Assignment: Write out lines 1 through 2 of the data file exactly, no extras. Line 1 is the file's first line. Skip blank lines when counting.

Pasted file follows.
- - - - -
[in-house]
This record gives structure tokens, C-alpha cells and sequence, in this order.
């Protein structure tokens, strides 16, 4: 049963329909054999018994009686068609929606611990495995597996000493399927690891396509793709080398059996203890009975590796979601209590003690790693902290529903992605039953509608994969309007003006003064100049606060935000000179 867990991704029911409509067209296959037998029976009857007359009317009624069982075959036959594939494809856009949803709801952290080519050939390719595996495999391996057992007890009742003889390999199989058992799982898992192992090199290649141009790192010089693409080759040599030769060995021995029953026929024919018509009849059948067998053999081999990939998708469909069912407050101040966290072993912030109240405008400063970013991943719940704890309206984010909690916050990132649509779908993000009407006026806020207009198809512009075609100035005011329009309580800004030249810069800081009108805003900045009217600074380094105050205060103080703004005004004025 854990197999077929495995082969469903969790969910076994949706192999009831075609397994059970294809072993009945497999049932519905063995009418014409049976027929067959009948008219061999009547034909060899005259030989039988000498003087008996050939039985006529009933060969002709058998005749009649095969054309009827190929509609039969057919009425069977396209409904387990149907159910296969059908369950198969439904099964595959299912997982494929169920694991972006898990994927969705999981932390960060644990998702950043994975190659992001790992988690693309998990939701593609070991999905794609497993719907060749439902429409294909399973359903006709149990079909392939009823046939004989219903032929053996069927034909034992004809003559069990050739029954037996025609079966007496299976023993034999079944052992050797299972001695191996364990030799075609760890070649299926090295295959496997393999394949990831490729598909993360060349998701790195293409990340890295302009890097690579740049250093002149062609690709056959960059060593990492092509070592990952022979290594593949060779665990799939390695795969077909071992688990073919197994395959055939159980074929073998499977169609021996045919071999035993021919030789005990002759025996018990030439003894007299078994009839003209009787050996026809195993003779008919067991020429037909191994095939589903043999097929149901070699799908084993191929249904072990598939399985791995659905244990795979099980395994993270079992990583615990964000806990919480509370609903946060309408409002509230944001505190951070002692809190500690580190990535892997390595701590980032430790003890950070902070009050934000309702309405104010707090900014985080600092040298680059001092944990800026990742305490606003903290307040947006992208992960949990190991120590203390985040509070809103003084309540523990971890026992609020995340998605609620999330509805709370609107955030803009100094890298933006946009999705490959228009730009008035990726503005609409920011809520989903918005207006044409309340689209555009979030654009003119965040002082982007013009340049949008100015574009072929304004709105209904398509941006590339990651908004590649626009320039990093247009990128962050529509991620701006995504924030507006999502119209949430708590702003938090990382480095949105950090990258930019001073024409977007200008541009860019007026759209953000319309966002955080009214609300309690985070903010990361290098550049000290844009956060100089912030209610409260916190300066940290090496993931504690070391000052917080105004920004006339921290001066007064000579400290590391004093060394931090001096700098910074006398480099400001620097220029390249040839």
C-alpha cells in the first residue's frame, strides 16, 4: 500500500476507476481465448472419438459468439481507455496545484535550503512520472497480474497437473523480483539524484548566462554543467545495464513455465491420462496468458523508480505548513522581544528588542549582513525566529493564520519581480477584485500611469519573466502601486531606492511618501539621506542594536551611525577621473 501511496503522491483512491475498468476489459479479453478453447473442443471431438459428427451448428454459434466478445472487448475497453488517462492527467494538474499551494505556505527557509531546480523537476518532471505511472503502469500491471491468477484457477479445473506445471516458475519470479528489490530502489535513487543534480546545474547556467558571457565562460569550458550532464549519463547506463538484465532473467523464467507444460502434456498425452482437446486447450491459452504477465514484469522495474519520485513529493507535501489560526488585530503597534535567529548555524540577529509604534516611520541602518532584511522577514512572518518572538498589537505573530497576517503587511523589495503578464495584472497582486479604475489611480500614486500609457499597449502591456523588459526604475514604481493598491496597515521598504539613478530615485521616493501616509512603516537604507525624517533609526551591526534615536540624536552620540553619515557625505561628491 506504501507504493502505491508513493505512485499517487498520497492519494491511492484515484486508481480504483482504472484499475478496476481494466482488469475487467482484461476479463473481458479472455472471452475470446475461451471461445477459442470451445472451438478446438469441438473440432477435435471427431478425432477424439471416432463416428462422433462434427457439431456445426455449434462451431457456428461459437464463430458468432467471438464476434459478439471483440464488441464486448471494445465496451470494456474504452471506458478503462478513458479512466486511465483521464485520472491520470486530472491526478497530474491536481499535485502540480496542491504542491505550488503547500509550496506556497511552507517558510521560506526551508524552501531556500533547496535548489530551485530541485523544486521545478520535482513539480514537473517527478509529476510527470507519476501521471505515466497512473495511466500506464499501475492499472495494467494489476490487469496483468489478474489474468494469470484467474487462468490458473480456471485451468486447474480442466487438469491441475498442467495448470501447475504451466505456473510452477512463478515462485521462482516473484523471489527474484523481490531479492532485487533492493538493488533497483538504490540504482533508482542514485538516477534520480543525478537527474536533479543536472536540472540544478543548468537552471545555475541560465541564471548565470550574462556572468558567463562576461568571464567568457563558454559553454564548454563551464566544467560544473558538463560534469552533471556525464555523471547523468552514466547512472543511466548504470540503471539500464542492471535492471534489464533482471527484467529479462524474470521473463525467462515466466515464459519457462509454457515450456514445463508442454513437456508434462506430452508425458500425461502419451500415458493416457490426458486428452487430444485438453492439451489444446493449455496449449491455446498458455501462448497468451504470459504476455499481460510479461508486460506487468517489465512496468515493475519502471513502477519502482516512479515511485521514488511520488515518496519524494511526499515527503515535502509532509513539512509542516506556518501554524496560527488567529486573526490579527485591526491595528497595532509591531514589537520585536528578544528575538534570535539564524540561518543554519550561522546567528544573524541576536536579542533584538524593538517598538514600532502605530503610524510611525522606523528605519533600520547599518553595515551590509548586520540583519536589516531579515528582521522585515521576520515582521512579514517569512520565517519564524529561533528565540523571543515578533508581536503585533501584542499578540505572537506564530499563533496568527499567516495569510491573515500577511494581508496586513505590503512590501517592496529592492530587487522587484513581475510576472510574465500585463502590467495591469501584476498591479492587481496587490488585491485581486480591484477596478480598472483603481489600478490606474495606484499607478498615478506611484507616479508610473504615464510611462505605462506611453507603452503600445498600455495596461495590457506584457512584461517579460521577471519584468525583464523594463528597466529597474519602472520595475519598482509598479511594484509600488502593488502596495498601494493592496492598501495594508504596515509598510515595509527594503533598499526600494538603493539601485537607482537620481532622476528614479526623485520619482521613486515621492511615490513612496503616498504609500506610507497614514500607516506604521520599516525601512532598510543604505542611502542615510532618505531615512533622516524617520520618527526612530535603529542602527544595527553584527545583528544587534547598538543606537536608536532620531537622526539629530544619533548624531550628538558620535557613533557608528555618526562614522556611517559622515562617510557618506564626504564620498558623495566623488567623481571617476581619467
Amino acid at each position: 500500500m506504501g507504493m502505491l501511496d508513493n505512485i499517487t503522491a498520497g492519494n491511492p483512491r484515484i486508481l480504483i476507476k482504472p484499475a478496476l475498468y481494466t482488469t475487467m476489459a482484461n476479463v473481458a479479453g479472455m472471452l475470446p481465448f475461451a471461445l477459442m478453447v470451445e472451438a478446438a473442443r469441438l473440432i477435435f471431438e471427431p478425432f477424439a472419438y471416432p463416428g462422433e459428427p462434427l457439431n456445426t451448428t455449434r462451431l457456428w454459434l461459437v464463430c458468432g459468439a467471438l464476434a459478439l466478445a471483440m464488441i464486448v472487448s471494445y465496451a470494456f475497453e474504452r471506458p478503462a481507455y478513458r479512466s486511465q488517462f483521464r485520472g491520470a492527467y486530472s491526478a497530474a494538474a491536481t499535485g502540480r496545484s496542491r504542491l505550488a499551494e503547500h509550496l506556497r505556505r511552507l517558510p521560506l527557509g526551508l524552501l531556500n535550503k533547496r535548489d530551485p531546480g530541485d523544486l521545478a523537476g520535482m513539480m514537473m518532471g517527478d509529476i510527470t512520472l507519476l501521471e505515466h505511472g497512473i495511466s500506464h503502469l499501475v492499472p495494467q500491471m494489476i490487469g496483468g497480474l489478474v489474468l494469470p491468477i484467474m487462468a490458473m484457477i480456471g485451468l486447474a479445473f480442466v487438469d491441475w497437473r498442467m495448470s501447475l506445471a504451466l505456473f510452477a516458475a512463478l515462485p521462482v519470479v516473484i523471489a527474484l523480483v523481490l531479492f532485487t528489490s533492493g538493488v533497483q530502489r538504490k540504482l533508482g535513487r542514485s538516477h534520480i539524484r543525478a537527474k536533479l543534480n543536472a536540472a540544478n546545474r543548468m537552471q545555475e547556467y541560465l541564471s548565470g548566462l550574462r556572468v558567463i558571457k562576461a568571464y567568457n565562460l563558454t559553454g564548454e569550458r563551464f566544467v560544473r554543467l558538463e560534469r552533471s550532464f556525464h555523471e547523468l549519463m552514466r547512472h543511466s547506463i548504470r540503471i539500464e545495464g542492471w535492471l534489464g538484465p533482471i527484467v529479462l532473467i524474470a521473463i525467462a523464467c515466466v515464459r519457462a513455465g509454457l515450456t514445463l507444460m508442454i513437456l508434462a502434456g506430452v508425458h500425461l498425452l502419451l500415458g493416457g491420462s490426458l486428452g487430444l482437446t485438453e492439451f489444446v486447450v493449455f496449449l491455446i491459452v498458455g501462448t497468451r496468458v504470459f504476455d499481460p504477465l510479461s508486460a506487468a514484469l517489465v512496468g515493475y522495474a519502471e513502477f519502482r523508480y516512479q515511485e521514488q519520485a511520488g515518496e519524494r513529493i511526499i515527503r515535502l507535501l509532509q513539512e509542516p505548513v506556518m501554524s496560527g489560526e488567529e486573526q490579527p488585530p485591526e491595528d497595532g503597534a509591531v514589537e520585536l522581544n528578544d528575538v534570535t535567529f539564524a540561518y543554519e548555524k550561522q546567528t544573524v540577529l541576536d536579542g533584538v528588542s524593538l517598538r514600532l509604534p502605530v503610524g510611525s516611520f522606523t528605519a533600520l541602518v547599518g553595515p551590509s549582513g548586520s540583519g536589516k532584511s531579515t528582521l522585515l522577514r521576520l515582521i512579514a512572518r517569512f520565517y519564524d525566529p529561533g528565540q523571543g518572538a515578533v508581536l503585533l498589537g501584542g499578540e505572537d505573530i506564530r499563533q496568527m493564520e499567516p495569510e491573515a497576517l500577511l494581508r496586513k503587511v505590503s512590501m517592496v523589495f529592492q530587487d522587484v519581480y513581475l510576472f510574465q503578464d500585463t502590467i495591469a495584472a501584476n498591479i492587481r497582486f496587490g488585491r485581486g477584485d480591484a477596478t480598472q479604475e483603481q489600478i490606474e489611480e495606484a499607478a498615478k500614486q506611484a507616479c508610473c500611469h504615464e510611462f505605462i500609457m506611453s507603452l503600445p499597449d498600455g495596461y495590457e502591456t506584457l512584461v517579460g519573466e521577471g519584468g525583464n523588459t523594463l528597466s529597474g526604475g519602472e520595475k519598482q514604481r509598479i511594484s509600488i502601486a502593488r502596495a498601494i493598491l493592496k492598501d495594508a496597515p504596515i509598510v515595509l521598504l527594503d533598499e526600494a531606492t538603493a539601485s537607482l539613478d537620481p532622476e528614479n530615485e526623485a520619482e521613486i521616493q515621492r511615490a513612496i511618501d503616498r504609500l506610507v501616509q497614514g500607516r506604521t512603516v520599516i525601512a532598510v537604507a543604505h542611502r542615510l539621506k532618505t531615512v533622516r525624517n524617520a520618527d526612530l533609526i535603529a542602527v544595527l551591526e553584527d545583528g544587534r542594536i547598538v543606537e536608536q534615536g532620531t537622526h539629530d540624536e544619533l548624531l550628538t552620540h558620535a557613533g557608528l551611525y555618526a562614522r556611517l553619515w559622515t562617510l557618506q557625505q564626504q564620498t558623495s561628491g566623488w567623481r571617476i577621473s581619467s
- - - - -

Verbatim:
[in-house]
This record gives structure tokens, C-alpha cells and sequence, in this order.